Since prenatal alcohol exposure is a concern that arises so frequently in our preadoption consultations, we've created this page as a resource for families grappling with the alcohol issue. Our experience in this field comes from working at the FAS clinic here at the University of Washington, evaluating and following many alcohol-exposed internationally adopted kids, and volunteering with older orphanage-raised children in Moscow.
Unfortunately, a study found that 60% of pregnant women in Russia reported drinking during pregnancy, with 8% reporting at least one binge drinking episode during pregnancy. Since these were women that were actually receiving prenatal care, the rates and amounts of prenatal alcohol exposures for children in orphanages are likely to be significantly higher, as those pregnancies do not tend to be supervised. The rate of FAS in Russian orphanages have been estimated at 1-10 per 100, and the rate of alcohol-affected kids is even worse. That’s a lot higher than in this country, where it’s thought to be 1-3 per 1000. Alcohol is also a major concern in other former Soviet Union countries, and is an emerging issue in many other countries.
So … what is fetal alcohol syndrome?
FAS is a permanent birth defect syndrome caused by maternal alcohol consumption during pregnancy. The full FAS diagnosis requires all of the following: growth problems before or after birth, a pattern of minor facial anomalies, evidence of altered brain structure or function, and prenatal alcohol exposure. There is an associated increased risk of eye, hearing, heart, and other associated defects, but those aren’t part of the diagnostic criteria.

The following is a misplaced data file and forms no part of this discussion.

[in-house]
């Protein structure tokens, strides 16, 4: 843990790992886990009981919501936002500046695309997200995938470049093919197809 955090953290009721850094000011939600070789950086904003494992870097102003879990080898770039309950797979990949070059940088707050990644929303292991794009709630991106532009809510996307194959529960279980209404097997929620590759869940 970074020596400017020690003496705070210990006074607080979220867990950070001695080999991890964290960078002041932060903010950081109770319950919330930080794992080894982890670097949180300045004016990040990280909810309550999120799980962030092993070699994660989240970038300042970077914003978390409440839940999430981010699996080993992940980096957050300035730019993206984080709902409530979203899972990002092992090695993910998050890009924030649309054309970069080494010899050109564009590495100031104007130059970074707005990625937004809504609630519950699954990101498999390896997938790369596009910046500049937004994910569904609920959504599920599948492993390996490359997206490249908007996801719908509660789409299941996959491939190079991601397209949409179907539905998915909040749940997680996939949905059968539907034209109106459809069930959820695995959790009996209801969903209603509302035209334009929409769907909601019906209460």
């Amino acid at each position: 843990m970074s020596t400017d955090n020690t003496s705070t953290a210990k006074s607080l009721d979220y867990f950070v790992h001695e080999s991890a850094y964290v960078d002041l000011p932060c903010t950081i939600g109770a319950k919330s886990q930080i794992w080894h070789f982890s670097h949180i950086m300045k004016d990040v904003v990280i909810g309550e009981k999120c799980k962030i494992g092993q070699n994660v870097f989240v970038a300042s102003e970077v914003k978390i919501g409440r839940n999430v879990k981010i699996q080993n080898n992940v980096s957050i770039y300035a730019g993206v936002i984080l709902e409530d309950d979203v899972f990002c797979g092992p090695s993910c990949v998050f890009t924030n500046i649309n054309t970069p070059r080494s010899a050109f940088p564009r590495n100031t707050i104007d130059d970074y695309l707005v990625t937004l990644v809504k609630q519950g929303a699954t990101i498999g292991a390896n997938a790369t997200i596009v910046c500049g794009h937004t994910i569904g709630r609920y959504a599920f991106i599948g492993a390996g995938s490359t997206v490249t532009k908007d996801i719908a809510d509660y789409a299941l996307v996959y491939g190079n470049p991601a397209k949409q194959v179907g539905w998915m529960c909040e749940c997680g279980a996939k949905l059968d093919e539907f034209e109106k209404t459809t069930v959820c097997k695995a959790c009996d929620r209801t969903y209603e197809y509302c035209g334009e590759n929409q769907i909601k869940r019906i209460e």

What about PFAS, AFAS, FAE, ARBD, ARND, ND-PAE etc etc etc? Partial FAS, atypical FAS, fetal alcohol effect, alcohol-related birth defects, alcohol-related neurodevelopmental disorder, and other names have been used to describe children that seem to be affected by prenatal alcohol exposure but are missing one or more of the four FAS criteria. We use the umbrella term fetal alcohol spectrum disorders (FASD) to describe the range of fetal alcohol diagnoses. FASD includes children with FAS as the “tip of the iceberg”, but also alcohol-affected children with fewer or less severe features of FAS.
We know that alcohol can damage the developing fetus, but the effects of alcohol are quite unpredictable – we’ve seen fraternal twins where, given the same mom and alcohol exposure, one has FAS and the other seems fine. There seem to be unidentified protective and risk factors for mom and babies that make predicting the effects of alcohol exposure very hard to do. No amount of alcohol exposure has been proven to be safe, but heavy and repeated binge drinking is highest risk. We also worry more about older moms and later pregnancies, because they seem to produce kids more affected by alcohol, perhaps because alcoholism is further along in those pregnancies. Involuntary termination of parental rights can also be a clue to social dysfunction and alcohol abuse.
Let’s look at those 4 FAS criteria, starting with growth. Children affected by prenatal alcohol exposure can be unusually small in weight and/or height, at birth or later. Many show some catch-up in growth by adolescence. Of course, many other adverse influences common to adopted children (maternal stress or illness during pregnancy, prenatal tobacco, malnutrition, neglect, orphanage factors) can impact growth as well. We count growth deficiency towards an FASD diagnosis if the growth is not better explained by other factors, and look at the catch-up growth pattern in the first year home to help us tease out environmental versus prenatal causes. Children who are unusually small compared to others raised in similar environments are at higher risk for developmental and behavioral challenges after adoption.
Facial Features of FAS